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State Auditor’s Report Tells Tales of Poor Care, Feeble Oversight and Soaring Self-Dealing by Nursing Home Chains


A May 1, 2018 report by California’s State Auditor, Elaine Howle, paints a grim picture of nursing home care in California. Her report describes increasing instances of severe neglect, failing oversight by the Department of Public Health, and surging profits for nursing home chains that engage in self-dealing.

The Legislature ordered the audit last year due to reports that Brius Healthcare, California’s largest nursing home chain, was diverting large amounts of money from care by doing business with other companies (related parties) it owned or controlled.

The State Auditor found enormous increases in related-party transactions. From fiscal years 2007 through 2015, nursing home payments to related parties grew by 66 percent, and now exceed $1 billion annually. Three of California’s largest nursing home chains – Brius, Longwood and Plum – reported paying a combined $150.8 million to related parties in fiscal year 2015.

According to the report, it is unlikely that Medi-Cal is paying for owners’ profits from artificially inflated related-party transactions. However, the report does not address the harm to nursing home residents when nursing home chains siphon money from care and staffing through such arrangements. The State Auditor reported she could not determine how much of the nursing facilities related-party expenses represent profits for the owners because they are not required to report this information.

The Brius chain was singled out for having far more serious federal deficiencies and state citations compared to other nursing home companies.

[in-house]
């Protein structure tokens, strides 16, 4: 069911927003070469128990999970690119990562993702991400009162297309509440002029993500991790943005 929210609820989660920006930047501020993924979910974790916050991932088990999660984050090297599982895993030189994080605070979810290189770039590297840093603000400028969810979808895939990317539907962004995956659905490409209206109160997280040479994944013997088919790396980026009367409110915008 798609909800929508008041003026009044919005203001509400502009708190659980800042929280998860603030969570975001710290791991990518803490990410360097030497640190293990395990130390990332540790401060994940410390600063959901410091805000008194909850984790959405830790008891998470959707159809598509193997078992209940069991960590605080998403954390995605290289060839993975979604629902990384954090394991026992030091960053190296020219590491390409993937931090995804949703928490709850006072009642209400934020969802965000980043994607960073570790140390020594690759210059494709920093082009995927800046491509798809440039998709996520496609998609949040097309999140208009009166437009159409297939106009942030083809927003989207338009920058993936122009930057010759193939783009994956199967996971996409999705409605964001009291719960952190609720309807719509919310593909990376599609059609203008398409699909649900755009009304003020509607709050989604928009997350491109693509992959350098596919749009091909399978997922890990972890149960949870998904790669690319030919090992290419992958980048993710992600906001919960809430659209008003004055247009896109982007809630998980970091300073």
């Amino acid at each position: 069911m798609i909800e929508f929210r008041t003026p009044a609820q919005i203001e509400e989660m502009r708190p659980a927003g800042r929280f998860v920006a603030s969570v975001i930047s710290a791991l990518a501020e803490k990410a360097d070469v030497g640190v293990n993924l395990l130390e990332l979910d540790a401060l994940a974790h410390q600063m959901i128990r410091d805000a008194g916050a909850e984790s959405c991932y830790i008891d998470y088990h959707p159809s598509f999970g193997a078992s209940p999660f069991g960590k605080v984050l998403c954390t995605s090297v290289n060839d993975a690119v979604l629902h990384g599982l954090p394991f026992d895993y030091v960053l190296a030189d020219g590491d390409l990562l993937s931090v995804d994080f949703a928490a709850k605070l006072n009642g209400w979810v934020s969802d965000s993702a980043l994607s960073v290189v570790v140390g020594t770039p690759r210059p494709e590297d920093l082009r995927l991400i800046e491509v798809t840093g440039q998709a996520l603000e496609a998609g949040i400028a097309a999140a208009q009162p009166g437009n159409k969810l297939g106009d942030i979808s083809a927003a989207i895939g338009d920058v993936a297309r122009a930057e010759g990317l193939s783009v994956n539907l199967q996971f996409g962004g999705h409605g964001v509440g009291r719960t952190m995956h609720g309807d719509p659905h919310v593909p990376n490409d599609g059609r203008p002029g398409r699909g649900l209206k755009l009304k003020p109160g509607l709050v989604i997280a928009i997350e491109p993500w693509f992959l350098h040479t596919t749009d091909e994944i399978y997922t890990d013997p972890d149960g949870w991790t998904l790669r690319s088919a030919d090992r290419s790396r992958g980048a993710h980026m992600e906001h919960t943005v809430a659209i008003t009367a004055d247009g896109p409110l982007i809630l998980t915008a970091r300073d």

Another key finding is that today’s nursing home residents are increasingly endangered despite huge increases in Medi-Cal payments intended to ensure they receive high quality care. Between 2006 and 2015, nursing home deficiencies that caused, or were likely to cause, serious injury, harm, impairment, or death to residents increased by 35 percent. During this period, annual Medi-Cal payments to nursing homes increased by 31 percent, from $3.4 billion to $4.4 billion.

Echoing themes from prior reports, the State Auditor blasted the Department of Public Health (DPH) for failing to enforce nursing home standards and to hold nursing homes accountable.
She cited numerous failings, including the following examples:

  • Despite the steep increase in serious deficiencies, the number of citations (State financial penalties) issued by DPH dropped by 34 percent during this period;
  • DPH ignored the State Auditor’s June 2010 audit recommendation that it seek legislation authorizing it to revise citation amounts based on the Consumer Price Index;
  • DPH has failed to perform required relicensing inspections for most nursing homes in Los Angeles County since 2015;
  • DPH’s website presents misleading on nursing home ownership and does not provide access to many inspection reports that are required to be posted under federal law.

The report’s title – Absent Effective State Oversight, Substandard Quality of Care Has Continued – succinctly describes the Department of Public Health’s exceedingly poor oversight of nursing homes over the last two decades. Yet, in typical fashion, the Department defiantly challenged the Auditor’s recommendations, once again choosing to defend the indefensible rather than provide the leadership nursing home residents need to ensure they receive the high quality care they deserve.